Such efforts long predate the invention of heavier-than-air flight, with experiments using balloons to provide targeting information for artillery beginning in France in 1794, though continued attempts throughout the 19th Century proved militarily useless.
World War I??
During World War II, fighters such as the British Spitfire and Mosquito were adapted for photo-reconnaissance. Such craft were stripped of weaponry, painted in sky camoflague colours to make them difficult to spot in the air, and often had engines modified for higher performance at very high altitudes (well over 40,000 feet). Early in the war, the British developed a warming system to allow photographs to be taken at very high altitudes. The collection and interpretation of such photographs became a considerable enterprise. [site] claims that the British, at their peak, flew over 100 reconnaissance flights a day, yielding 50,000 images per day to interpret. Similar efforts were taken by other countries.
In the 1950s, the first purpose-built jet covert surveillance aircraft, the Lockheed U-2 was constructed secretly for the United States. Designed for flights over Soviet territory, the plane remained an obscurity until one piloted by Gary Powers was shot down over the Soviet Union in 1960(?). Modified versions of the U-2 remain in service in 2002, though its capabilities and operations remain secret. In the 1960s, the SR-71 Blackbird, the fastest jet-propelled aircraft ever built, was constructed. However, as both the United States and Soviet Union possessed surveillance satellites, interest in new types of photo-reconnaissance aircraft declined. Another 1950s design, the English Electric Canberra continues to serve the RAF in the same role. Other famous reconnaissance types include the Avro Shackleton and, also from Lockheed, the Neptune and Orion. The latter type became famous when a Chinese interceptor collided with the wing of a US Navy example patrolling international waters. The crew of the larger US aircraft made an emergency landing but the fighter crashed killing its pilot. The Orion was impounded by the Chinese authorities and closely inspected before it was dismantled and returned to the USA. The crew were questioned but released prior to the aircraft's return.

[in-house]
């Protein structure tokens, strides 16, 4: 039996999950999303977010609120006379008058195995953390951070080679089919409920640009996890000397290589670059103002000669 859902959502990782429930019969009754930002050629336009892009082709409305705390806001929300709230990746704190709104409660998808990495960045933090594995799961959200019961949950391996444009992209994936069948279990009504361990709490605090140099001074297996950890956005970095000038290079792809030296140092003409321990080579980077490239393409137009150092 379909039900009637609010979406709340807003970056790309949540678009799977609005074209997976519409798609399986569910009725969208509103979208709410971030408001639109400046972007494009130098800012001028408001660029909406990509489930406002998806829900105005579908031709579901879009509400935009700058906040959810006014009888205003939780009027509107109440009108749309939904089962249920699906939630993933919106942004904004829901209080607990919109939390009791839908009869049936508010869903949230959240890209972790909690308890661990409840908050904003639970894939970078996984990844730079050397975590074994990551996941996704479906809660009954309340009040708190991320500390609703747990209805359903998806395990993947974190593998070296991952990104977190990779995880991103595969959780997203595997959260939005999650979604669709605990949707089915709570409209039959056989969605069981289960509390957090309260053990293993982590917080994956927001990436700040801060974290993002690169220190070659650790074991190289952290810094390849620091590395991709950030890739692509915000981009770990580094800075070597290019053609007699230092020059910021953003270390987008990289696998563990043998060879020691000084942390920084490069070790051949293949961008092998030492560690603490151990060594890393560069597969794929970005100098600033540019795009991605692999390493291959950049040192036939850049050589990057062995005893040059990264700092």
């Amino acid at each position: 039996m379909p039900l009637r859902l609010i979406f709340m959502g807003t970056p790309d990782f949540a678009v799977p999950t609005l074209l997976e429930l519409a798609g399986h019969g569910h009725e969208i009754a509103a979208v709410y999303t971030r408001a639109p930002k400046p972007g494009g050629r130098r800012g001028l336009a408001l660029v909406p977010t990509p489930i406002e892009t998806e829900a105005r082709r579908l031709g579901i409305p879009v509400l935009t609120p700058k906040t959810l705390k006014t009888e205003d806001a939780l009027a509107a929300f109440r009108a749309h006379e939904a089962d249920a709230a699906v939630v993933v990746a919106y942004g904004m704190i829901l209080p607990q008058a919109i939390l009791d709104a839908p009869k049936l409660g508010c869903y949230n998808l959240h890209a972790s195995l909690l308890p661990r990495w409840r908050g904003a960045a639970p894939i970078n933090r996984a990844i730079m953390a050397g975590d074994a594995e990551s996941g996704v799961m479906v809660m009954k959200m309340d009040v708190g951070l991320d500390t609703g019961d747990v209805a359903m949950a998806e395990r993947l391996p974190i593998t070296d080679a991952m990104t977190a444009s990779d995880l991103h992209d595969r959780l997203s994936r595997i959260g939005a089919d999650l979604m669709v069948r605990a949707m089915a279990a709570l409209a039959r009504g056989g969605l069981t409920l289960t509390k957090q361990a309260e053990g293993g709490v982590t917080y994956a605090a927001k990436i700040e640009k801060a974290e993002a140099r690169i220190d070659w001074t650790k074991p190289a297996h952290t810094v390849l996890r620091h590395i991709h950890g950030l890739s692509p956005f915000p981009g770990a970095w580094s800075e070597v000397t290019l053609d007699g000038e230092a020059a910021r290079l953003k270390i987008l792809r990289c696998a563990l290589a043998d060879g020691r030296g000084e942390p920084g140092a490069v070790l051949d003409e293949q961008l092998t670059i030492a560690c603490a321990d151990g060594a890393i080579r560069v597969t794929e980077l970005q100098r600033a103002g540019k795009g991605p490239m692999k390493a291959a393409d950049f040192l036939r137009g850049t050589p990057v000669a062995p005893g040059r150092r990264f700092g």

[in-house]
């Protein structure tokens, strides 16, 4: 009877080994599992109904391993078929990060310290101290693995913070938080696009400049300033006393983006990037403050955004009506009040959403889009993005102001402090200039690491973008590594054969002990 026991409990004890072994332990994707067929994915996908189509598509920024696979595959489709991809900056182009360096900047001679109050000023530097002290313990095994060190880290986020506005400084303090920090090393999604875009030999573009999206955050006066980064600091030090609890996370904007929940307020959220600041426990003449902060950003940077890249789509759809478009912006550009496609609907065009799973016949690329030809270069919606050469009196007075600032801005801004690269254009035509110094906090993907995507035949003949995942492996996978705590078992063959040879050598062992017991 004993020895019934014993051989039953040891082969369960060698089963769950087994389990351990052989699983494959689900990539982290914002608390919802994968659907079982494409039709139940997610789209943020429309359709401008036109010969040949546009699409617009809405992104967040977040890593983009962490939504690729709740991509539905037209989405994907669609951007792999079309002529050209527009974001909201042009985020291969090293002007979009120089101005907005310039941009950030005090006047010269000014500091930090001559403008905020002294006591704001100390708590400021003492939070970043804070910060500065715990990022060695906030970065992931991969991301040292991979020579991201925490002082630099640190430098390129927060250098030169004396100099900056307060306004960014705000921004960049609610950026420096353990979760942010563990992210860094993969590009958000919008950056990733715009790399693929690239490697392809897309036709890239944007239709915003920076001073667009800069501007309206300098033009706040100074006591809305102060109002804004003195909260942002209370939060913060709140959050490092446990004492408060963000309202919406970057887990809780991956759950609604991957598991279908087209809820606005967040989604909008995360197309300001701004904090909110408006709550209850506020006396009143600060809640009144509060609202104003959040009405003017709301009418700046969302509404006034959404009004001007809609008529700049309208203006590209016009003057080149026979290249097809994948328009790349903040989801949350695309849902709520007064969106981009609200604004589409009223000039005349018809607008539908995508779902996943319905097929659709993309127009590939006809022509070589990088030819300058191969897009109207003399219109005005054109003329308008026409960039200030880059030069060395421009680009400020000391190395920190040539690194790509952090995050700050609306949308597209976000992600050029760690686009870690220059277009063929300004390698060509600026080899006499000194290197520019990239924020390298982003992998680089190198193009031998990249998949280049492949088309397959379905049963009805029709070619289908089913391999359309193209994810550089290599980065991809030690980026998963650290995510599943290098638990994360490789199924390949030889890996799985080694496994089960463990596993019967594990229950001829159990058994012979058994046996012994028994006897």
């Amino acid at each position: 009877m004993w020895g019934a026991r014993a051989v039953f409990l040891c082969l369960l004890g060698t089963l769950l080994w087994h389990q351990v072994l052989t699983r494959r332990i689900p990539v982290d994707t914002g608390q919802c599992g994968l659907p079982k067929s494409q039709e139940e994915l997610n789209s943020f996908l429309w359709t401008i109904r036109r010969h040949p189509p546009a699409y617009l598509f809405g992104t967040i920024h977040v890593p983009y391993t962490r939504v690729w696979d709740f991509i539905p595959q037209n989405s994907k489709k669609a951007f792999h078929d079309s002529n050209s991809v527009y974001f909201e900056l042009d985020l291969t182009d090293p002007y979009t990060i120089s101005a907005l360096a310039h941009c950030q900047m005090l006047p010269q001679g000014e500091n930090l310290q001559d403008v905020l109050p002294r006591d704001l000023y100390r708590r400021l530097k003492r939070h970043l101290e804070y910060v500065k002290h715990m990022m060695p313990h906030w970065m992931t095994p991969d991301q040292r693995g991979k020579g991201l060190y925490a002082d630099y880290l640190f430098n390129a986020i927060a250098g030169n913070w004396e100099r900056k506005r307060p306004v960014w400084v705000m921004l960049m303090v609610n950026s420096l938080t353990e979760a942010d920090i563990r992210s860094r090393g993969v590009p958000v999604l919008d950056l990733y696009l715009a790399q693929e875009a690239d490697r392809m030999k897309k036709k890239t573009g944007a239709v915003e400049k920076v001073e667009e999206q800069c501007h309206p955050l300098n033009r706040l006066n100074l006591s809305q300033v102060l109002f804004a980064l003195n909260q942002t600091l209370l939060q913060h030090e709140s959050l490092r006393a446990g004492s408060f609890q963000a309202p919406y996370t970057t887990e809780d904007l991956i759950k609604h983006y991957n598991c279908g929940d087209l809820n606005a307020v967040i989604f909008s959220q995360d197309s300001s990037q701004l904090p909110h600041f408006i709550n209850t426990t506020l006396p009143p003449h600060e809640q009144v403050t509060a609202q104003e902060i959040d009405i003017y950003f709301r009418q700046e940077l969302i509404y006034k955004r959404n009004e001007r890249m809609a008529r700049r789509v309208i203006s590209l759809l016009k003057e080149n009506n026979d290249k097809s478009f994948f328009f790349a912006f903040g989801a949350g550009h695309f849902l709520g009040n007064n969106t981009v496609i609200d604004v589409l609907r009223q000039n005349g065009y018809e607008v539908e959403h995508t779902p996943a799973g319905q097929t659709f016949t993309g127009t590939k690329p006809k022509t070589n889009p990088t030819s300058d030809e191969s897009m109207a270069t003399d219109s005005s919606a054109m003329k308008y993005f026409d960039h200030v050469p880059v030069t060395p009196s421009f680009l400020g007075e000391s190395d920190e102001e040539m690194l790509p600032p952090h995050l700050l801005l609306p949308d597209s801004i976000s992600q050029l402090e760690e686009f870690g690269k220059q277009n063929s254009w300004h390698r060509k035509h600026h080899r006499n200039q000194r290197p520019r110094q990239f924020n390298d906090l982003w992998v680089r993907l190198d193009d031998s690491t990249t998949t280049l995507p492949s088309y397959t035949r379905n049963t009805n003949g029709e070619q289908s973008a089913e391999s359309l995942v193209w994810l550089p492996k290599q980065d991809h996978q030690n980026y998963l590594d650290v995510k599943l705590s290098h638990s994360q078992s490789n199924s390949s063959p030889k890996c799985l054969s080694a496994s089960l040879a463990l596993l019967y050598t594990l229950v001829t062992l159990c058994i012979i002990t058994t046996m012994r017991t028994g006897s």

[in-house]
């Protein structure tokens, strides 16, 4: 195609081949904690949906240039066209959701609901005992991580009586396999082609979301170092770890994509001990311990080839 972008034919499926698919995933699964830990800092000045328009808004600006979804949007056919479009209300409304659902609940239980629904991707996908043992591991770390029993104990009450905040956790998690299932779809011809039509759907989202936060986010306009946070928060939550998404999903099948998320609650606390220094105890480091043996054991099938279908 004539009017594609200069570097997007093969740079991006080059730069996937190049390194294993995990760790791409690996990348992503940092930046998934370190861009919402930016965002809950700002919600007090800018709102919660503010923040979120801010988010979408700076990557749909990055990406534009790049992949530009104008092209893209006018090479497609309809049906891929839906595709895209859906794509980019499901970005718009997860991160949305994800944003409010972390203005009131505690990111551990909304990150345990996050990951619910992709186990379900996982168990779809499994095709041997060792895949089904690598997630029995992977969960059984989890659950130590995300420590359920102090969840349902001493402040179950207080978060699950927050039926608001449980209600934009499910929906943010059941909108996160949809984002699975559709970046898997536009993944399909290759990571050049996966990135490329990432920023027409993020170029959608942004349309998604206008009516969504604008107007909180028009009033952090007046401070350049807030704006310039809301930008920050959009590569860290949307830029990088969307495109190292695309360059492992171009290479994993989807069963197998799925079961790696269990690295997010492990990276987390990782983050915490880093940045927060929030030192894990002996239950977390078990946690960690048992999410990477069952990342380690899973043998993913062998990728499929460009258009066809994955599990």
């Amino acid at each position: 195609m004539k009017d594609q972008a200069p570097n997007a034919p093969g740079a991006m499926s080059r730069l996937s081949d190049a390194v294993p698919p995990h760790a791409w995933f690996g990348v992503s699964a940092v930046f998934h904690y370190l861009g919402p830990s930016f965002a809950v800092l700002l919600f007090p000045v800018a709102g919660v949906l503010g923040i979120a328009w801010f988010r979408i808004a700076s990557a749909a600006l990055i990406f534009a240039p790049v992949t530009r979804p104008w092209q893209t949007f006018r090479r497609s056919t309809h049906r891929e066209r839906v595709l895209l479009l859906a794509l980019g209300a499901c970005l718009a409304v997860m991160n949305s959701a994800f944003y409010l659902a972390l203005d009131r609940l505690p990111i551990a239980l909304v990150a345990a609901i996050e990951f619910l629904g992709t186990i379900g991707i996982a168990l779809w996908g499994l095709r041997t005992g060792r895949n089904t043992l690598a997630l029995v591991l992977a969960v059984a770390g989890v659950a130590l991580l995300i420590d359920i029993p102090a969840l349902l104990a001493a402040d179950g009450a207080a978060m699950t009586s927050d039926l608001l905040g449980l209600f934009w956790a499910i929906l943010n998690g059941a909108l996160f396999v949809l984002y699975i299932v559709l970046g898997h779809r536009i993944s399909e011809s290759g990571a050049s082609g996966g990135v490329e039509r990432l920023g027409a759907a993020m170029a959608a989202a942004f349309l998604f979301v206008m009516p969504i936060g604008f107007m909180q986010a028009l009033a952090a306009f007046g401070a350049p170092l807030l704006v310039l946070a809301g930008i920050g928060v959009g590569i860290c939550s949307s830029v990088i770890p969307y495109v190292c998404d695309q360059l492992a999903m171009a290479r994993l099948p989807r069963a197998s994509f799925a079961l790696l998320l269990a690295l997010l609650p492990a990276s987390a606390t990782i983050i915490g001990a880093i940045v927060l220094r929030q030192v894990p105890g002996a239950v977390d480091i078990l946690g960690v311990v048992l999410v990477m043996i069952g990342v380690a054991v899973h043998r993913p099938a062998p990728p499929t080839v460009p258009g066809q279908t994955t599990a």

Several unmanned remotely-controlled reconnaissance aircraft have been recently deployed or are under development in Israel and the United States. Currently under development are the RQ-4 Global Hawk, a high-altitude jet-propelled craft that resembles the U-2, and the smaller, medium-altitude RQ-1 Predator. Schweizer are developing remotely-piloted versions of a light helicopter.
Most Air Forces around the world lack dedicated surveillance planes, but have the capability of adding reconnaissance cameras to combat and transport aircraft.
Another type of surveillance aircraft is the electronic surveillance aircraft. Whilst other military aircraft, including photo-reconnaissance aircraft, have been used for that purpose, several countries adapt aircraft for electronic intelligence gathering. The Beech RC-12 Super King Air, Boeing RC-135 and BAe Nimrod R1 are examples of this military activity, which helps to reduce opportunities for surprise attack or the risks of training exercises being misunderstood by potential enemies.
As well as the development of UAV's, another recent trend in surveillance aircraft design has been the realization that, with the addition of lightweight sensors and communications gear, every fighter plane and ground attack plane can simultaneously be used to perform surveillance. Hence, the in-development F-35 multirole fighter plane will have extensive surveillance and communications capabilities built in.
See also: AWACS